Multi-cultural Toys seminars

Centre for the Study of Play and Recreation
University of Greenwich
Multi-Cultural Toys seminar series

Wednesday, February 26th, 2-3:30p.m. – Dr Marianna Papadopoulou (University
of Greenwich)
Avery Hill Campus, Bexley Rd, London SE9 2PQ

“Intentionality and cultural evolution: young children’s play themes in a
Greek reception class”

This study examines the evolutionary function of childrenąs pretence. The
everyday, cultural environment that children engage with is of a highly
complex structure. Human adaptation, thus, becomes, by analogy, an equally
complex process that requires the development of life skills. Whilst in role
play children engage in Śmimesisą and recreate the ecology of their world in
order to gradually appropriate its structures, role play enables them to
create their group cultures, through which they communally explore and
assign meaning to their worlds and themselves within it.

The research took place in a Greek state school and employed participant and
non-participant observation of the childrenąs role play sessions. The
findings, grouped under four thematic categories, may reflect the playersą
adaptation and evolutionary processes but also the expression of their
deeply rooted, existential concerns at that particular stage of their


Tuesday March 11th, 5 p.m.

Dr Mary Harlow (University of  Leicester/University of Copenhagen)

“Tiny hands, tiny artefacts: did Roman children play with toys?”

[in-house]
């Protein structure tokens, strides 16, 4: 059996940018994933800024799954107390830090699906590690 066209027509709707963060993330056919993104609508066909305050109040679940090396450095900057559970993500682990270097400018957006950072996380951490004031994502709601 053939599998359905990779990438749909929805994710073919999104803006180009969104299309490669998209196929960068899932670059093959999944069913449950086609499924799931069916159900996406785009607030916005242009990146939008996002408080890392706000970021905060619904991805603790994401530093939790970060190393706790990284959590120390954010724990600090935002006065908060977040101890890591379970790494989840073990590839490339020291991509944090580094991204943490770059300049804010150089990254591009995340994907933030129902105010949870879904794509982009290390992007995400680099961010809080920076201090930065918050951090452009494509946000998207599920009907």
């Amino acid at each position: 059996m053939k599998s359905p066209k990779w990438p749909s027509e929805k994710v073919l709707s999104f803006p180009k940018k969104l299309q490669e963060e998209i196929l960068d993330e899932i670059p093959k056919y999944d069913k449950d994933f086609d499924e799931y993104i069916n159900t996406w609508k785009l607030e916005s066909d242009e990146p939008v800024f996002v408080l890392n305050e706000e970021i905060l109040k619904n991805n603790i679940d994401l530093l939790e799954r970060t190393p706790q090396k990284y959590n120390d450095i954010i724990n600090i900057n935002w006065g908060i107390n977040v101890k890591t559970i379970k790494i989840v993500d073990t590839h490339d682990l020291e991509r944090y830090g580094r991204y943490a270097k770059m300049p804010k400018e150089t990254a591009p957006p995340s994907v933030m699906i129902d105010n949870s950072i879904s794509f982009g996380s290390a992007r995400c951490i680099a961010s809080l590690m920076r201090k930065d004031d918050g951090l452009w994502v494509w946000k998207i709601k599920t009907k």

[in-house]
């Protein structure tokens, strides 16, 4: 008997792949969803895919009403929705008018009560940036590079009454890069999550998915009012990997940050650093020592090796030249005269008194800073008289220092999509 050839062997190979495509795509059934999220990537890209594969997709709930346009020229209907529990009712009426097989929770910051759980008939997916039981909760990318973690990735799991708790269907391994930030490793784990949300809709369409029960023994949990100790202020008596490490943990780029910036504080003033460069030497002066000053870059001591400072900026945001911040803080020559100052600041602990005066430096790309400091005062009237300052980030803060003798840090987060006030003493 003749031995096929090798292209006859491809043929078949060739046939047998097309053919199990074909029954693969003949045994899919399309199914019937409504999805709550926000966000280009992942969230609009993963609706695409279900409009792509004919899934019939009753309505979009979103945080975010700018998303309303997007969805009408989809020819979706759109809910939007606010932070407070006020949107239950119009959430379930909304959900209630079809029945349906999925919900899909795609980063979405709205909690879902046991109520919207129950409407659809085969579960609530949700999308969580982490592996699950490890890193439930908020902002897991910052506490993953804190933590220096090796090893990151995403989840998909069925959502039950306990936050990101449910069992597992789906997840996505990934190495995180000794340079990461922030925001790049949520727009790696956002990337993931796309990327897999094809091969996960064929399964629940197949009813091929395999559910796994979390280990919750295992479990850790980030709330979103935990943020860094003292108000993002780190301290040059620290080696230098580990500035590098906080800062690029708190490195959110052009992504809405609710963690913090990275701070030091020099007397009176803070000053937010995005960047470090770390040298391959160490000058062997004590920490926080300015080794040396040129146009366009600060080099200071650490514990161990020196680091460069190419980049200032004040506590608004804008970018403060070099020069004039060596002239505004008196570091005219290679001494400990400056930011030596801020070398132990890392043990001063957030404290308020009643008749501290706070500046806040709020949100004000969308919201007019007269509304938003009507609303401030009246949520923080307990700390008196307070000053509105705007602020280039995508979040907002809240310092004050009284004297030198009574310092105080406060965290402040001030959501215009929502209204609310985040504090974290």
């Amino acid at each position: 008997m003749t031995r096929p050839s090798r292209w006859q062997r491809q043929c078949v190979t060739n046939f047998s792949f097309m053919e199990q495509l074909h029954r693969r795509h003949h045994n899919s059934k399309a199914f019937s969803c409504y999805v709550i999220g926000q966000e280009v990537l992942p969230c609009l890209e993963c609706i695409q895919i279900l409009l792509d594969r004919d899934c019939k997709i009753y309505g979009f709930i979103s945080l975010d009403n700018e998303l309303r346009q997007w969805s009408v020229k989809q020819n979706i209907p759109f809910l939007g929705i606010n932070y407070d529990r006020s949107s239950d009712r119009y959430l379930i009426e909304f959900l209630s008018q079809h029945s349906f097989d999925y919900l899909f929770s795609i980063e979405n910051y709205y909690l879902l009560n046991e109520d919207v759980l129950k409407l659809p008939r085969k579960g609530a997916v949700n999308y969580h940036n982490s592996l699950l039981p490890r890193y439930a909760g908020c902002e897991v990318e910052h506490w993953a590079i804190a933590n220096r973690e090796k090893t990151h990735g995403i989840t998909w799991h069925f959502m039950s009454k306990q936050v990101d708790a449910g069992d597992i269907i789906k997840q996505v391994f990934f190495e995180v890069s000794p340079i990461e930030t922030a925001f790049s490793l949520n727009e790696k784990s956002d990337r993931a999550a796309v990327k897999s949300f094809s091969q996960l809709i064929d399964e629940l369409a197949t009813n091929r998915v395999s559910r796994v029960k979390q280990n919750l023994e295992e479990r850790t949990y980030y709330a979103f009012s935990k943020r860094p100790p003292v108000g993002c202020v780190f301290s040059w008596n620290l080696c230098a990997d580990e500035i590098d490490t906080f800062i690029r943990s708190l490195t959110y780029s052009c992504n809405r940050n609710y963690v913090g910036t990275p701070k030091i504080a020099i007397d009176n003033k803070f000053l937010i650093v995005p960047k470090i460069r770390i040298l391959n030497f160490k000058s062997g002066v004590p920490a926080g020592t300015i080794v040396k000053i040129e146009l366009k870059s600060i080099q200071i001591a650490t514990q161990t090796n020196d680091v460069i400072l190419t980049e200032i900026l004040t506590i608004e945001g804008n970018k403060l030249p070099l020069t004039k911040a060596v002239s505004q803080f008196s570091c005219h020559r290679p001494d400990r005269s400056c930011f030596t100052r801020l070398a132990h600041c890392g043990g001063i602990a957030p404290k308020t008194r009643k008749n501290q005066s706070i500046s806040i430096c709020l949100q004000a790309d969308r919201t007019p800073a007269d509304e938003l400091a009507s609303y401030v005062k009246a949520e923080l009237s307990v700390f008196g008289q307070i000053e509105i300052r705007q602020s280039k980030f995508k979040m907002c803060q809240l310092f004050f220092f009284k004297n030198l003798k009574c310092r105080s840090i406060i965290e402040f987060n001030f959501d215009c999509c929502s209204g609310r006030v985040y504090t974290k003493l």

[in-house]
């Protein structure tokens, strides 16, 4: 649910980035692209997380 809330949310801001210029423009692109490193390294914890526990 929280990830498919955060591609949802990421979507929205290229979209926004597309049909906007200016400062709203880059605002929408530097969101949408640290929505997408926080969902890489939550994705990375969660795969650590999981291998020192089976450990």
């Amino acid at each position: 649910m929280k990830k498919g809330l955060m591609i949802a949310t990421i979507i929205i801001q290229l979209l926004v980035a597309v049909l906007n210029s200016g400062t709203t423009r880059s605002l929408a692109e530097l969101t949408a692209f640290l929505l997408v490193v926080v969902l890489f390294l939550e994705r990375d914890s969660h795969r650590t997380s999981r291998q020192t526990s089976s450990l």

Thinking about children in the past is tricky.  For Roman historians it is
additionally difficult as no direct evidence of children’s experiences of
their own lives survive.  Most of our evidence comes from the writings of
upper class men (fathers) or funerary monuments which conform to
iconographic traditions.  There is, however, a lot of surviving material
culture which arguably formed parts of children’s lives. This comes in the
form of ‘toys’, miniature objects, dolls and other like objects.  This paper
will discuss current ways of looking at such artefacts to think about how we
might give children in the past some agency and consider the notion of
childhood in the Roman period.

Please note: This takes place at the Institute of Historical Research,
London, WCiE 3HU

Monday April 7th, 5 p.m.

Professor Gary Cross. Distinguished Professor of Modern History
(Pennsylvania State University)
King William 003, Maritime Greenwich Campus

“Japan, The US, and the Globalization of Children’s Culture,”

This talk will consider why American and Japanese toy and doll makers have
prevailed in the second half of the 20th century over European makers.